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Justin Sullivan is One of South Africa’s Most Daring Photographers

Justin Sullivan is One of South Africa’s Most Daring Photographers

SA photographer gives thought to his dangerous wildfire and wildlife photography, with images that are equal parts harrowing and compelling.

All images by Justin Sullivan. Used with permission.

“I always wanted to photograph impactful content,” says Justin Sullivan, one of South Africa’s most daring photographers. “I started chasing fires around the Cape, running up mountains in my shorts and flip flops (sandals)…Looking back now, it was extremely dangerous and irresponsible.” In only six years, Justin’s determination has taken him from the front lines of devastating wildfires, to the epicenter of the war on wildlife poaching.

The Phoblographer: Tell us how you got into photography, wildfires and conservation? 

Justin Sullivan: I was travelling Europe taking photos on a cellphone and decided to upgrade to a DSLR. I bought my first Nikon in 2015, in Cologne, Germany. When I returned to South Africa a few months later, I started taking photos at events, of landscapes, city streets, animals, pretty much everything, trying to figure out my niche. During the Cape Town [wildfires] of 2015, I took some images of farm workers and firefighters battling a blaze. The images went viral and had an immense impact on unearthing the conditions experienced on the front lines.

Apart from being very drawn to fire itself, I always wanted to photograph impactful content. I started chasing fires around the Cape, running up mountains in my shorts and flip flops (sandals). Looking back now, it was extremely dangerous and irresponsible… I got chased off fires a couple times by authorities before I went and did the correct training, got the correct protective gear and slowly started my passion for wildfires. Over the last couple of years, I focussed on contemporary issues in general; subjects revolving around high-intensity situations such as protests and other fire disasters. I love being able to deliver meaningful content – ‘art under pressure’ – and expose realities that the ordinary person would not experience.

The safe dehorning of rhino is a conservation tactic that’s widely practiced.

A conservationist at heart, I tried to shift the focus of my wildfire work to highlight the environmental impact of these fires. It has been a tough process. Budgets are limited throughout the wildfire industry, so trying to make a living out of wildfire documentation is incredibly difficult. I recently made the move to the Greater Kruger to continue conservation-related work, but orientated around wildlife. It is most likely not a permanent move [but] something more to diversify my skills set. There are just so many important projects that need to be curated and documented! I will definitely return to wildfire soon, or as the opportunity arises, but my work up in the Kruger [National Park] is incredibly important, and very close to my heart at the moment.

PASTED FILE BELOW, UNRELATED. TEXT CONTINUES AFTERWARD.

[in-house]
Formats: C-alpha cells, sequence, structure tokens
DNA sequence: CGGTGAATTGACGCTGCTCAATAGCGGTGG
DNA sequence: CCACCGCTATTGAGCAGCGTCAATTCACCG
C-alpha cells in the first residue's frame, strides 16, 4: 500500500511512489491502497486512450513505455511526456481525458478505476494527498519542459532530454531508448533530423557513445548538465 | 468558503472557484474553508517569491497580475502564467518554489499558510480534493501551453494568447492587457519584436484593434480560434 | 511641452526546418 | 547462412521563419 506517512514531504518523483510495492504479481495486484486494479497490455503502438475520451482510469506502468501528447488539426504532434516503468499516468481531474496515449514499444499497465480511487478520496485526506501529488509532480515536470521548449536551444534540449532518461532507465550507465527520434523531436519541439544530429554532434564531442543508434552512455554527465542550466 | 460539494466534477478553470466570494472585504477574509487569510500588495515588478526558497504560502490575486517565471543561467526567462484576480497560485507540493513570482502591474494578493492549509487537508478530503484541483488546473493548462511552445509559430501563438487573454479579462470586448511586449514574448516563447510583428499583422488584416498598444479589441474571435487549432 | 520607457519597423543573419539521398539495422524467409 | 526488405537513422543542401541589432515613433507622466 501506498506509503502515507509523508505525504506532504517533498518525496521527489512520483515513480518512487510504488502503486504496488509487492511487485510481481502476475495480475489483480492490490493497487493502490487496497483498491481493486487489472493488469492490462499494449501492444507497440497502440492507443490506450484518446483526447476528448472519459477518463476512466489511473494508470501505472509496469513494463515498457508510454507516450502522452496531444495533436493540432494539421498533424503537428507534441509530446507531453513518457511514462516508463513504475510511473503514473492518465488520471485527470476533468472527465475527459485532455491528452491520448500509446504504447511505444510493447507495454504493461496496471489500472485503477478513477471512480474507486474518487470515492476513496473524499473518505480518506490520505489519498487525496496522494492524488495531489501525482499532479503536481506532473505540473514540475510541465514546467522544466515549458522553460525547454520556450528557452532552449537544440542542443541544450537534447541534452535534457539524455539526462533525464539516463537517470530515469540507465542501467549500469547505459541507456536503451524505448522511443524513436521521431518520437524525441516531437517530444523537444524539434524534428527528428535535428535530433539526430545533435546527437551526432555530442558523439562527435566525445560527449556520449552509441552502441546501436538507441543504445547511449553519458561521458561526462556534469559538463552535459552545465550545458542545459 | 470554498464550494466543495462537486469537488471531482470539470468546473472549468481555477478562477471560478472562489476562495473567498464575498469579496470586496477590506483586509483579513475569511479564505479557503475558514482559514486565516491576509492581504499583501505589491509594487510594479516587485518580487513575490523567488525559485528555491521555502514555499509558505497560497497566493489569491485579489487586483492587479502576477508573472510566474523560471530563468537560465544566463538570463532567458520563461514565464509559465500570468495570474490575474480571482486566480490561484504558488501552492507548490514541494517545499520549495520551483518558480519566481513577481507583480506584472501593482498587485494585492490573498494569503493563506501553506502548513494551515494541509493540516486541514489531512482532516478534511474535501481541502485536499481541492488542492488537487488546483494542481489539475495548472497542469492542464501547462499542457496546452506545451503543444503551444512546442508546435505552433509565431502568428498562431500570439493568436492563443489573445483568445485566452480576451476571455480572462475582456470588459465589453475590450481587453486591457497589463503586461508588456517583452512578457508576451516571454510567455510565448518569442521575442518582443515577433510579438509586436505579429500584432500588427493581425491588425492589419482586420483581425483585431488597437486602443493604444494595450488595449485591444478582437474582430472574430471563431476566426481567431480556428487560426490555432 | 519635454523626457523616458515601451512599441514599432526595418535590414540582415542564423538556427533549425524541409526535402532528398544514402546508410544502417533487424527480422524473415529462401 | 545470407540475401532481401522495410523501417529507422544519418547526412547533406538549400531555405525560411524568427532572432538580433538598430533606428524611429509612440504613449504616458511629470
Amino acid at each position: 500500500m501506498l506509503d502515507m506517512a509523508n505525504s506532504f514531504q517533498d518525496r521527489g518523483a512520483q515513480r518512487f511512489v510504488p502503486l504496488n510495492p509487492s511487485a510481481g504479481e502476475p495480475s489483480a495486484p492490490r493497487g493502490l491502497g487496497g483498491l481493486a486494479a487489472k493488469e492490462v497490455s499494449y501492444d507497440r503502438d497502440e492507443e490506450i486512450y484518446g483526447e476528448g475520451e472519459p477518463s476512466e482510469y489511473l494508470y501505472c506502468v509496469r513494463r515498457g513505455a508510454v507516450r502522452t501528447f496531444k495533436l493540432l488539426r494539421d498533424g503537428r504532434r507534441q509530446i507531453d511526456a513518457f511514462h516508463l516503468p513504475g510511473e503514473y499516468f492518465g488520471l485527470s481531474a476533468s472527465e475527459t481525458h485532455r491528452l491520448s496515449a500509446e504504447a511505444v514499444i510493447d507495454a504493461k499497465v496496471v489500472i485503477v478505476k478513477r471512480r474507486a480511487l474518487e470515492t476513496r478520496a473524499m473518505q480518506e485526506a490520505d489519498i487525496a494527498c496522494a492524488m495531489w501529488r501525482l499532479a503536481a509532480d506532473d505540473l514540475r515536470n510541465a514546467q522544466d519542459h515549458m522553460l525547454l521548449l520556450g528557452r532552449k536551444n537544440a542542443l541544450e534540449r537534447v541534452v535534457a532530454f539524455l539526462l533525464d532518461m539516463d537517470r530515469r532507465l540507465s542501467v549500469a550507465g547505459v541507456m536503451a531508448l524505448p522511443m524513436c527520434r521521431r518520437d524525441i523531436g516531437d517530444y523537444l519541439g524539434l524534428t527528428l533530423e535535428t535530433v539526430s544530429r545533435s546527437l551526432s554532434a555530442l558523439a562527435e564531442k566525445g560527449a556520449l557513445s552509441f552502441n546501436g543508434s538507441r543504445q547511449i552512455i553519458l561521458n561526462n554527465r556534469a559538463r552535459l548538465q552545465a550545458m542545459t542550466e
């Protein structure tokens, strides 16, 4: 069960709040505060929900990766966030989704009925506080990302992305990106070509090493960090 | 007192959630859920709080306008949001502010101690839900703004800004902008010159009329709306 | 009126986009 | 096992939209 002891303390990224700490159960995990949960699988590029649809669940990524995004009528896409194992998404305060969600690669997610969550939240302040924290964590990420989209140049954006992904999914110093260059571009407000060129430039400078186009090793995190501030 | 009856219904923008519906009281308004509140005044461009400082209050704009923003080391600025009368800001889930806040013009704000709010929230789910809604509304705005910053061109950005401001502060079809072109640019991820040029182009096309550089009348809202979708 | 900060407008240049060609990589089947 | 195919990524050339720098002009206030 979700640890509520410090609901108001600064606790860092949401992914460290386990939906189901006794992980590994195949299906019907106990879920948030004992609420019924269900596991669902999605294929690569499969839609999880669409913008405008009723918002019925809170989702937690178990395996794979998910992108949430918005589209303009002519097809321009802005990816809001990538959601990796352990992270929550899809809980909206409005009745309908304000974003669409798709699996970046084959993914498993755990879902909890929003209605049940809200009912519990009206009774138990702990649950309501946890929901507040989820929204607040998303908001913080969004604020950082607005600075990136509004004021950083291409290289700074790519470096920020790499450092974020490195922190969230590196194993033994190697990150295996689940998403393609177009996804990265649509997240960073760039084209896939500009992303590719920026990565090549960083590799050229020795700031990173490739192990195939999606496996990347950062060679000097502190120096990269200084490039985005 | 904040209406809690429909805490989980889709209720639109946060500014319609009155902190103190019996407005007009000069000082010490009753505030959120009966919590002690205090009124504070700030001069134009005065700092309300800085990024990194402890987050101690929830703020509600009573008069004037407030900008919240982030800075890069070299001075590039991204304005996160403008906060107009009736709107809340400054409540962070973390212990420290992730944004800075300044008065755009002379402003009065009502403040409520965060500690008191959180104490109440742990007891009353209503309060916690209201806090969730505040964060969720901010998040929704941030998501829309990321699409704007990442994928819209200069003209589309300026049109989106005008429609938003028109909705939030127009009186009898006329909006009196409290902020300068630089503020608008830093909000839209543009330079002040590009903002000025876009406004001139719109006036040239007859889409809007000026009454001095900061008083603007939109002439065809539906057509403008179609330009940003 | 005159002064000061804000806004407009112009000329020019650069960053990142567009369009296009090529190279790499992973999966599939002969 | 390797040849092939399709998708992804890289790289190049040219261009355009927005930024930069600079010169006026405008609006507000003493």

The Phoblographer: What made you want to go out there?

Justin Sullivan: The work I did with both wildfires and general conservation is incredibly impactful. It’s always hard to directly quantify it, but, definitely since 2015, there is a new appreciation and awareness around the dangers and impacts of wildfires! I have a very deep and personal relationship with fire, maybe because it’s almost killed me a couple times and also because I think it is just the most magnificent force of nature. I generally want my work to make a difference and prevent wildfires from being so destructive. Fires will always burn, but we can reduce their risks, and manage them.

The Phoblographer: Give us a gear list and how does it help you achieve your creative vision? 

Justin Sullivan: For photography on the fire lines, I used a Nikon D750 with a Nikon 24-70mm f2.8. I was climbing mountains and often spending more than 48 hours at fires, so I need to be versatile and light. I can’t carry a whole gear bag with me, [as] I wear full wildfire protective clothing! The Nikon Gear was solid, weather-sealed, and good in low-light. I couldn’t ask for much more. For filming purposes, I use the Panasonic S1 with a variety of glass, mostly a canon 24-70mm f2.8 (sadly, Nikon lenses don’t talk too well to other brands). The S1 is a great camera, extremely robust with great in-body stabilization, and fairly good in low light. It is [also] tough and light enough for me to carry around on all my operations, whether I’m on the back of a land cruiser or in a helicopter! 

“I was climbing mountains and often spending more than 48 hours at fires, so I need to be versatile and light.”

The Phoblographer: Do you see yourself and your work as social activism? Has your answer changed with time? 

Justin Sullivan: They are definitely a form of social activism. I don’t think my answer has changed much, but the manner in which I try to convey the message has evolved. I have shifted a lot more towards ethical filming and information that is scientifically sound.

The Phoblographer: Tell us about your work in the Kruger National Park.

Justin Sullivan: I am currently based in Hoedspruit, and my work spans across the greater Kruger area. I have been involved in quite a lot of rhino operations, such as dehorning, snare removals, translocations, etc., as well as many other animal operations – from rehabilitating pangolins to creating elephant corridors in Mozambique. At the moment, most of my work is based around documenting operations, with the hope of raising funds and awareness. I will most likely shift more towards longer projects and feature films over the next two years. I am [also] currently working on a conservation film series for the Selati Game Reserve that [we] hope will identify the reserve as a unique wildlife haven and prevent a mining company from destroying a large part of the reserve.